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A precise view of the future
New technology allows high-resolution views into the human body, making it a prerequisite for more precise surgery. More innovations are expected in the coming years.
Sometimes, the difference between life and death, health and suffering, mobility and paralysis is less than a single millimeter. This is why precision is very important in neurosurgery and spinal surgery. This is also why Robert Weber, Head of Marketing & Sales Transformation at B. Braun and Managing Director of Aesculap Academy, says he still gets goosebumps when he thinks back on a case that happened in 2019.
At a hospital in Hesse, Germany, he introduced one of B. Braun’s latest innovations, Aesculap Aeos®, a surgical microscope platform that uses a robotic arm and digital visualization technology to make a new kind of vision possible. Up to that point, the hospital’s neurosurgery department was using conventional optical microscopes—B. Braun supplied an Aesculap Aeos® for evaluation purposes. At the end of one procedure in which a glioblastoma—a malignant brain tumor—was removed, the surgeon decided to try out the B. Braun system. And behold: once she had set up the Aesculap Aeos® and switched to the fluorescence view mode, a small piece of tissue lit up on the screen. The brain tumor was not completely removed.
Aesculap Aeos® is one example of a promising development in medicine. Structures that, until recently, remained invisible can suddenly be seen now, with smart visualization technology. The potential of this approach seems virtually limitless. The world of visualization can not only help improve diagnostics, it can also enhance decision-making.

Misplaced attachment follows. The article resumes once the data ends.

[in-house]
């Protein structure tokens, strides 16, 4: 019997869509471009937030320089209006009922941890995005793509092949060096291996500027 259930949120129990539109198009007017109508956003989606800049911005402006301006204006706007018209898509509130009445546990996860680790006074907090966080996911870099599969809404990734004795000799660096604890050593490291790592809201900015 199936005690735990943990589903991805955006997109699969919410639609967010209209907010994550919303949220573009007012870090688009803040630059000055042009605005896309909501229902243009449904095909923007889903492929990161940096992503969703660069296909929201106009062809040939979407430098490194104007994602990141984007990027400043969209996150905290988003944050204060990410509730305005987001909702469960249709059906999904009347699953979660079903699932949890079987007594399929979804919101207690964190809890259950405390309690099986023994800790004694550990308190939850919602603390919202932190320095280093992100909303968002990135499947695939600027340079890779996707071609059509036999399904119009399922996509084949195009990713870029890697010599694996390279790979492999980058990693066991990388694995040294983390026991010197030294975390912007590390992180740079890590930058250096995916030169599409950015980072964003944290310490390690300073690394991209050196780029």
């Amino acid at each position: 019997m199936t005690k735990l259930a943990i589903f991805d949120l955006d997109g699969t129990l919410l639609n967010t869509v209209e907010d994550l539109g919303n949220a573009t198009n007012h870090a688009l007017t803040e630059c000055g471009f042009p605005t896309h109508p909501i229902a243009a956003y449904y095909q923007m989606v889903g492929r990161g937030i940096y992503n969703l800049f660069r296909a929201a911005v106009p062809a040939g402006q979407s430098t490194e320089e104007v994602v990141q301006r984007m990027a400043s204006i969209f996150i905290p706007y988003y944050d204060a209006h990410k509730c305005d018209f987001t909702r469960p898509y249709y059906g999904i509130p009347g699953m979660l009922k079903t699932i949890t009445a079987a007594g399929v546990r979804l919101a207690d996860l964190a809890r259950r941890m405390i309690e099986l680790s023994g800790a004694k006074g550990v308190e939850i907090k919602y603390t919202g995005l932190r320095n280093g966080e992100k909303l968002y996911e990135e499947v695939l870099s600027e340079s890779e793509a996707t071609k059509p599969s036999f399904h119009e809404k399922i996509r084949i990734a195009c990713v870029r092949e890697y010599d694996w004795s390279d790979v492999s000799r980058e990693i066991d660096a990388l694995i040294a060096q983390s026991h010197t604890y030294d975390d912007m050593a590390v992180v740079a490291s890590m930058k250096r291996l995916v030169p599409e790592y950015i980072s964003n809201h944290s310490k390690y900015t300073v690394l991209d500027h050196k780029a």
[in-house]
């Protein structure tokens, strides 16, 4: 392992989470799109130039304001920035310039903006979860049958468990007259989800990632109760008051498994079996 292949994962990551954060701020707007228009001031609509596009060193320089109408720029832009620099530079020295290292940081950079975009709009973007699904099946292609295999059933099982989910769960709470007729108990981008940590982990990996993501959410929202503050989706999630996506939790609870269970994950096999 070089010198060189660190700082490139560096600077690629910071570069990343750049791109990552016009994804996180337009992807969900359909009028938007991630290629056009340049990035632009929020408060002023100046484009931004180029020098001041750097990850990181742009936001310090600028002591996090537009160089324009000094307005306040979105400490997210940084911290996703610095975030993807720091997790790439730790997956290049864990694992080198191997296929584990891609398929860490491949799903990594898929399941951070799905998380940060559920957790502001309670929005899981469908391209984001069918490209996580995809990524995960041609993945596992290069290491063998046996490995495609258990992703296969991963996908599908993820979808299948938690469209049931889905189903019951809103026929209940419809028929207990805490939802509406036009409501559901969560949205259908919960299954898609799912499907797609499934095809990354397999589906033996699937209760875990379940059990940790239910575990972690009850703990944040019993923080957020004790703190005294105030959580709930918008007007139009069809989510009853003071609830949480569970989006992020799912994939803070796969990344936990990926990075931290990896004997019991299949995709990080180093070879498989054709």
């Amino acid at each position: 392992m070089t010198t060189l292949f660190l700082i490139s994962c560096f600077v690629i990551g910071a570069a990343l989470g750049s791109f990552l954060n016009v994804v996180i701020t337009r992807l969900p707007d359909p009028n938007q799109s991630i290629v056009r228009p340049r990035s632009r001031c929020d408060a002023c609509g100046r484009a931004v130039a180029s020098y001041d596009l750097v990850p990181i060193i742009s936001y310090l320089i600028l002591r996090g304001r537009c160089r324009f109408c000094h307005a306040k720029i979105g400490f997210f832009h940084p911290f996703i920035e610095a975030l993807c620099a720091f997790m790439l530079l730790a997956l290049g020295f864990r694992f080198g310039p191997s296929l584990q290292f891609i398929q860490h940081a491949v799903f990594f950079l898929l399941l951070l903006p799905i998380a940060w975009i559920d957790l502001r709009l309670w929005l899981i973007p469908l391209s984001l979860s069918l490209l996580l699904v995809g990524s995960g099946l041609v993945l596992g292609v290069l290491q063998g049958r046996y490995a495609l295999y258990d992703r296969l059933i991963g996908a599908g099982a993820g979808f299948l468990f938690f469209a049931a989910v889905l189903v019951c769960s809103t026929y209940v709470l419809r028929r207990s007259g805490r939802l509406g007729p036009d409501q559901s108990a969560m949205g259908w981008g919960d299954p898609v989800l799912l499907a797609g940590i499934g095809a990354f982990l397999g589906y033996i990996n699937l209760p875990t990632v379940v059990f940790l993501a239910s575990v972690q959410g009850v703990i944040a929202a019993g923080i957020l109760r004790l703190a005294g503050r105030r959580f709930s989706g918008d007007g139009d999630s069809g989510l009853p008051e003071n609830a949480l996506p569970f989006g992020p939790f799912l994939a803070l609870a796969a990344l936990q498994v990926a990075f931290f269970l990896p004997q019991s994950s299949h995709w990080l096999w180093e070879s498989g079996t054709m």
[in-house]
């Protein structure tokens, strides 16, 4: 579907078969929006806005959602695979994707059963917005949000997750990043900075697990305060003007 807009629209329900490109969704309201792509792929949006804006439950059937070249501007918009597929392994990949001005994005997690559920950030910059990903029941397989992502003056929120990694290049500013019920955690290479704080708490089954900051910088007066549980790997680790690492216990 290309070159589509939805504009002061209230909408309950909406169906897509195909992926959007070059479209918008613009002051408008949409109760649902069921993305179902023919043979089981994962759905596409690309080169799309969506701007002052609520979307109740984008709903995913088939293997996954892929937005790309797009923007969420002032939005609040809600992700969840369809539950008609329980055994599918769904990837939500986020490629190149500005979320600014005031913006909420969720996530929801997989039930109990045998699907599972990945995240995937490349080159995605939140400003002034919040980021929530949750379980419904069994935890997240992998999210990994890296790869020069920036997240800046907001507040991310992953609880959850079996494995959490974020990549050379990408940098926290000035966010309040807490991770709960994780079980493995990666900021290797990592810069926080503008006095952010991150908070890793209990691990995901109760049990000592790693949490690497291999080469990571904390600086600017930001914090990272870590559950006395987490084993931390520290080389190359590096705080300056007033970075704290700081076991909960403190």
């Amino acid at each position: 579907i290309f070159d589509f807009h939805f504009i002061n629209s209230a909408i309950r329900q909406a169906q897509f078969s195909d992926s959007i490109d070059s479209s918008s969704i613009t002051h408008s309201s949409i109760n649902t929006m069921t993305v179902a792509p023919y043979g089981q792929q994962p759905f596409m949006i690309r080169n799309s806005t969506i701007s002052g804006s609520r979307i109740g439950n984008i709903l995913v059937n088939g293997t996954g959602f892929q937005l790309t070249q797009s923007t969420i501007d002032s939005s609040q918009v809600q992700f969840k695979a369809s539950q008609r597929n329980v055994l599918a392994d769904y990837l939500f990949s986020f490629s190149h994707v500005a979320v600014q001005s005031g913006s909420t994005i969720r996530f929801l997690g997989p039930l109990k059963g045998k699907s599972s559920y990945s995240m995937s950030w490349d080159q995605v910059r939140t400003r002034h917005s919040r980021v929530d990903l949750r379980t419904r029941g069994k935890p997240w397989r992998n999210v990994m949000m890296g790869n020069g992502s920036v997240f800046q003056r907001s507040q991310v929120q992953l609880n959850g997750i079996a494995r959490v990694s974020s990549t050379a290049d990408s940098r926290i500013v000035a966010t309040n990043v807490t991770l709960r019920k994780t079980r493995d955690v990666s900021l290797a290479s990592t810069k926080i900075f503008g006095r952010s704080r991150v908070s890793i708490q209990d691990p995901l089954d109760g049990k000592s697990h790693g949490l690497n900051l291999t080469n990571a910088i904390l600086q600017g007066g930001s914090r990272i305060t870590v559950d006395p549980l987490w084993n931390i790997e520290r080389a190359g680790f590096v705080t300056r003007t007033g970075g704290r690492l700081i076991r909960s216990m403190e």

The fluorescence mode, which was also the one used in the brain surgery in Hesse, is a great example of this. It was not invented for the Aesculap Aeos®, it has been used successfully for years. First, patients are given a contrast dye called 5-ALA. This contrast dye causes tumor-associated cells to fluoresce under special bluelight, which makes it easier to distinguish them from healthy tissue.
Do you think that a new dimension of vision and a new dimension of comfort help surgeons to always give their best? Then we agree with you.
The settings of the Aesculap Aeos® can be operated via touchscreen.
The base of the Aesculap Aeos® has interfaces for the integration of numerous external devices.